, Former University Researcher, Civil, Environmental and Geo-Engineering
The deck truss of Bridge 9340 has plug welds, cover plates, and welded clips at diaphragms inside tension members among other poor fatigue details. In addition, there are only the two planes of the truss holding up eight lanes of traffic, so lack of redundancy is a major concern. A quick assessment of the details indicates that many of the details are Category D and E with threshold stress ranges of 7.0 and 5.6 ksi respectively. The analysis shows live load stress ranges in the truss members much higher than these thresholds. With 15,000 trucks per day crossing the bridge in each direction, these details should have already cracked if the stress ranges were really this high. Fortunately, when bridges are instrumented and the live-load stress ranges are measured, it is usually found that the ratio of measured stress ranges to calculated stress ranges is typically 0.5 or less. If, as suspected, this is the case with Bridge 9340, the remaining fatigue life may be much longer than anticipated, and might even be considered infinite. The bridge will be inspected and previous inspection records examined to document all poor fatigue strength details in members with fluctuating load at least partly in tension. Two tension chord members at the peak positive moment region of the middle span of the truss will be instrumented as well as a floor truss. In all, at least 24 strain gages will be installed and monitored during test runs with a truck of known weight as well as monitoring open traffic for several weeks during summer and another several weeks during the winter. A ratio of the measured to calculated stress will be estimated for the components instrumented. These ratios will be applied to the calculated stress ranges at other details, and a fatigue assessment of the worst details with the highest actual stress ranges will be performed.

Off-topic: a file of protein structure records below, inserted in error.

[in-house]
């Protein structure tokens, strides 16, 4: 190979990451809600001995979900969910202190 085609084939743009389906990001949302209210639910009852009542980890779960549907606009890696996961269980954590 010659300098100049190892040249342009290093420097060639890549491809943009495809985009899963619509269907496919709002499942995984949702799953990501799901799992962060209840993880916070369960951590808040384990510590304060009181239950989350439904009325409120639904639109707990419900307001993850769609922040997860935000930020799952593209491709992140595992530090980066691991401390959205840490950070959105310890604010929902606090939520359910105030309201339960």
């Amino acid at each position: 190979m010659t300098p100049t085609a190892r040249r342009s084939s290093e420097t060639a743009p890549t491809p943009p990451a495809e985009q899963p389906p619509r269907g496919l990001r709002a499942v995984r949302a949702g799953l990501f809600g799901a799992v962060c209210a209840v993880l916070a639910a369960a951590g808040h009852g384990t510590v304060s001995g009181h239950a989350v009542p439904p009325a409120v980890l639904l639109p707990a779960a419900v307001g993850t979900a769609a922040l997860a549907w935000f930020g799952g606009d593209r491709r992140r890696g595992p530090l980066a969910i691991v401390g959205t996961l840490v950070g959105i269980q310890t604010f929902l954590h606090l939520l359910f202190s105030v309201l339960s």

- Project number: 1999014
- Start date: 05/1999
- Project status: Completed
- Research area: Infrastructure
Bridge design and sensing